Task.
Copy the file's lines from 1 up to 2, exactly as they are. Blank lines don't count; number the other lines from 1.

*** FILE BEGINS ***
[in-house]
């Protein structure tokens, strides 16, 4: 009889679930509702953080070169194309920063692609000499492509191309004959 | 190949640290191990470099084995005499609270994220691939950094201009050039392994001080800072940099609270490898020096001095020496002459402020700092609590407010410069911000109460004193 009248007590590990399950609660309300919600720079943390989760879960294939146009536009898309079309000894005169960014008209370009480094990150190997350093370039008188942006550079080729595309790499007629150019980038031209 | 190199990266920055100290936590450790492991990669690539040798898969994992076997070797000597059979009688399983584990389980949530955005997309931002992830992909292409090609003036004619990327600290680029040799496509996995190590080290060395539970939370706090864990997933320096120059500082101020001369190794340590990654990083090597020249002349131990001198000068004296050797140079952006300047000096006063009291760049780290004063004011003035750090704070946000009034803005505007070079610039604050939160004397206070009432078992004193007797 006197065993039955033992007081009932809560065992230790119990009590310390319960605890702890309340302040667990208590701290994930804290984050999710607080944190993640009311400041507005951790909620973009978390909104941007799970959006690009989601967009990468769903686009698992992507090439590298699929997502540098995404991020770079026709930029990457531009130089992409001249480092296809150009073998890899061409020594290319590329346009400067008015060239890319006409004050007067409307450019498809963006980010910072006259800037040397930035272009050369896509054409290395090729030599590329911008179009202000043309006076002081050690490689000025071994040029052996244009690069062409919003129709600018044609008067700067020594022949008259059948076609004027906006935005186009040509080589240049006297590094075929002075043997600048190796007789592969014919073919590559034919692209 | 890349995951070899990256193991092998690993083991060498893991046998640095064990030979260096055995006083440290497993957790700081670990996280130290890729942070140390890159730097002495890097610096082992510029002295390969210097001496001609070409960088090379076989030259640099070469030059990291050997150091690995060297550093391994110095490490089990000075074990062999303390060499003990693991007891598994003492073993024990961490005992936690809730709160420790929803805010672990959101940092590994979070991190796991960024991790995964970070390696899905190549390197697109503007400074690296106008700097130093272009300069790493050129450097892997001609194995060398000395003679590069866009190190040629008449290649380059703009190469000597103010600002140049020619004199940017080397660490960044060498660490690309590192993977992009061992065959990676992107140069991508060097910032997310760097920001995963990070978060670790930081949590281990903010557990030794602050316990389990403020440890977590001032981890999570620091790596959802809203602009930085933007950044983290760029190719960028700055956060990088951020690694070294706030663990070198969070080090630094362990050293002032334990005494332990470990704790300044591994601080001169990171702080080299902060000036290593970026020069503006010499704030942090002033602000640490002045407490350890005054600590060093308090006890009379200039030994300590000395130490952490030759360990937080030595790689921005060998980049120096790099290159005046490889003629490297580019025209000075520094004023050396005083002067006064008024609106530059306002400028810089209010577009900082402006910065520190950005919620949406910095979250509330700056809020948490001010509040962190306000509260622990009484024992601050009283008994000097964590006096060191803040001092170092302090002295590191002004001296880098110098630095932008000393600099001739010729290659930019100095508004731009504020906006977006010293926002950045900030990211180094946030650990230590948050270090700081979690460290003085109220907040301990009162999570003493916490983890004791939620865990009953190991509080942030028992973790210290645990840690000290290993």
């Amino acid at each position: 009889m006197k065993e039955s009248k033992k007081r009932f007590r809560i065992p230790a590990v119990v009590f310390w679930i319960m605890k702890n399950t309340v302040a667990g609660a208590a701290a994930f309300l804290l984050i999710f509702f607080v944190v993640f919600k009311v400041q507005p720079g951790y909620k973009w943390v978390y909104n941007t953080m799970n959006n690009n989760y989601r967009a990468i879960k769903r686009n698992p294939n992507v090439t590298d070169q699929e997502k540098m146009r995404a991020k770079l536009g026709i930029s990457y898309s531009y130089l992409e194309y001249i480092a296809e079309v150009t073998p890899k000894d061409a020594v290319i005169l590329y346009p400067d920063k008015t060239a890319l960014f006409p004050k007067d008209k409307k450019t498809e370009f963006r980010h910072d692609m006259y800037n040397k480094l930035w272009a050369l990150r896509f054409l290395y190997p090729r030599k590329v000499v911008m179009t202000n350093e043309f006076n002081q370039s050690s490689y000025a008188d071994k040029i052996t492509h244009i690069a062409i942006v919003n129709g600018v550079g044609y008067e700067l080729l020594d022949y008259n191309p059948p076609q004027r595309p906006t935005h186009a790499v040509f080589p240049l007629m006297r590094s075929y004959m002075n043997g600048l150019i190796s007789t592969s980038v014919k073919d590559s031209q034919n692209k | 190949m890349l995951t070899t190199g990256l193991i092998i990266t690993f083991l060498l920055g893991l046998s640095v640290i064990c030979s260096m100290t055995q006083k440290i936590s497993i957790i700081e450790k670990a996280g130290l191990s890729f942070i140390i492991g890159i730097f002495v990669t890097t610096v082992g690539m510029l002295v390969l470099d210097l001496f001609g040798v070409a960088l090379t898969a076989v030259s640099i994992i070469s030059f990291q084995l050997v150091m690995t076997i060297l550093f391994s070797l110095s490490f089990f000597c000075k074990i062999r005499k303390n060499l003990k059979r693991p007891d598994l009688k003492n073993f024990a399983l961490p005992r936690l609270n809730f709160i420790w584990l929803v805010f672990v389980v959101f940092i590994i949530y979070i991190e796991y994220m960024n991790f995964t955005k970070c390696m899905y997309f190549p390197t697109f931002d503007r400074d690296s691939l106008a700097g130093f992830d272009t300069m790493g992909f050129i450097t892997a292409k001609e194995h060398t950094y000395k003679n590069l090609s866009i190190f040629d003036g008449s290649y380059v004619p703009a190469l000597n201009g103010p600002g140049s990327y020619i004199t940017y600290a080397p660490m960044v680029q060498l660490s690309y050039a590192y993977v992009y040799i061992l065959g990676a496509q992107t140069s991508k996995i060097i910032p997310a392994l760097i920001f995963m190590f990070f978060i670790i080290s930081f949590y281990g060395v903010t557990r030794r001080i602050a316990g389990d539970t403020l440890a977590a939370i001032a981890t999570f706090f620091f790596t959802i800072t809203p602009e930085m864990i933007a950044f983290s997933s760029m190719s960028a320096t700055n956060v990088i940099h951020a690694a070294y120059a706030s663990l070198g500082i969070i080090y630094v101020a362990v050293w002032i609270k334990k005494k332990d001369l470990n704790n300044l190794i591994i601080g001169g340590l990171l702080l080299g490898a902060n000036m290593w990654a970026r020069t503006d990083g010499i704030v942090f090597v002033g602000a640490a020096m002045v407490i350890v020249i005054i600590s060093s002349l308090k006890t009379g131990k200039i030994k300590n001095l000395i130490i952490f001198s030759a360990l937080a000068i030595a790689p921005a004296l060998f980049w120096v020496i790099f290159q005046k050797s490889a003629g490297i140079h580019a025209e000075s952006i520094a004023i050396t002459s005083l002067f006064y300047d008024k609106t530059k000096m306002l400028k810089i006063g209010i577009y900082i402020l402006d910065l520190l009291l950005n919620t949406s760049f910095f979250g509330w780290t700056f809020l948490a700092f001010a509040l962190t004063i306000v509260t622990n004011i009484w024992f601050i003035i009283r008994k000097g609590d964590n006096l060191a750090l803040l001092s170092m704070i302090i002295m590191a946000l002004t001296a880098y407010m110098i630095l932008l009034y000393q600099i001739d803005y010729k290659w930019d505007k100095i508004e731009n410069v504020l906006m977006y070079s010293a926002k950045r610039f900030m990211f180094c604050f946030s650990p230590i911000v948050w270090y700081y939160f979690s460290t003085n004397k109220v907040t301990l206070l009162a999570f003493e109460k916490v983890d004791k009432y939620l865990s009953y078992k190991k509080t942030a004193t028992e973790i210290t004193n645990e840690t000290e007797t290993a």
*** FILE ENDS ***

[in-house]
């Protein structure tokens, strides 16, 4: 009889679930509702953080070169194309920063692609000499492509191309004959 | 190949640290191990470099084995005499609270994220691939950094201009050039392994001080800072940099609270490898020096001095020496002459402020700092609590407010410069911000109460004193 009248007590590990399950609660309300919600720079943390989760879960294939146009536009898309079309000894005169960014008209370009480094990150190997350093370039008188942006550079080729595309790499007629150019980038031209 | 190199990266920055100290936590450790492991990669690539040798898969994992076997070797000597059979009688399983584990389980949530955005997309931002992830992909292409090609003036004619990327600290680029040799496509996995190590080290060395539970939370706090864990997933320096120059500082101020001369190794340590990654990083090597020249002349131990001198000068004296050797140079952006300047000096006063009291760049780290004063004011003035750090704070946000009034803005505007070079610039604050939160004397206070009432078992004193007797 006197065993039955033992007081009932809560065992230790119990009590310390319960605890702890309340302040667990208590701290994930804290984050999710607080944190993640009311400041507005951790909620973009978390909104941007799970959006690009989601967009990468769903686009698992992507090439590298699929997502540098995404991020770079026709930029990457531009130089992409001249480092296809150009073998890899061409020594290319590329346009400067008015060239890319006409004050007067409307450019498809963006980010910072006259800037040397930035272009050369896509054409290395090729030599590329911008179009202000043309006076002081050690490689000025071994040029052996244009690069062409919003129709600018044609008067700067020594022949008259059948076609004027906006935005186009040509080589240049006297590094075929002075043997600048190796007789592969014919073919590559034919692209 | 890349995951070899990256193991092998690993083991060498893991046998640095064990030979260096055995006083440290497993957790700081670990996280130290890729942070140390890159730097002495890097610096082992510029002295390969210097001496001609070409960088090379076989030259640099070469030059990291050997150091690995060297550093391994110095490490089990000075074990062999303390060499003990693991007891598994003492073993024990961490005992936690809730709160420790929803805010672990959101940092590994979070991190796991960024991790995964970070390696899905190549390197697109503007400074690296106008700097130093272009300069790493050129450097892997001609194995060398000395003679590069866009190190040629008449290649380059703009190469000597103010600002140049020619004199940017080397660490960044060498660490690309590192993977992009061992065959990676992107140069991508060097910032997310760097920001995963990070978060670790930081949590281990903010557990030794602050316990389990403020440890977590001032981890999570620091790596959802809203602009930085933007950044983290760029190719960028700055956060990088951020690694070294706030663990070198969070080090630094362990050293002032334990005494332990470990704790300044591994601080001169990171702080080299902060000036290593970026020069503006010499704030942090002033602000640490002045407490350890005054600590060093308090006890009379200039030994300590000395130490952490030759360990937080030595790689921005060998980049120096790099290159005046490889003629490297580019025209000075520094004023050396005083002067006064008024609106530059306002400028810089209010577009900082402006910065520190950005919620949406910095979250509330700056809020948490001010509040962190306000509260622990009484024992601050009283008994000097964590006096060191803040001092170092302090002295590191002004001296880098110098630095932008000393600099001739010729290659930019100095508004731009504020906006977006010293926002950045900030990211180094946030650990230590948050270090700081979690460290003085109220907040301990009162999570003493916490983890004791939620865990009953190991509080942030028992973790210290645990840690000290290993």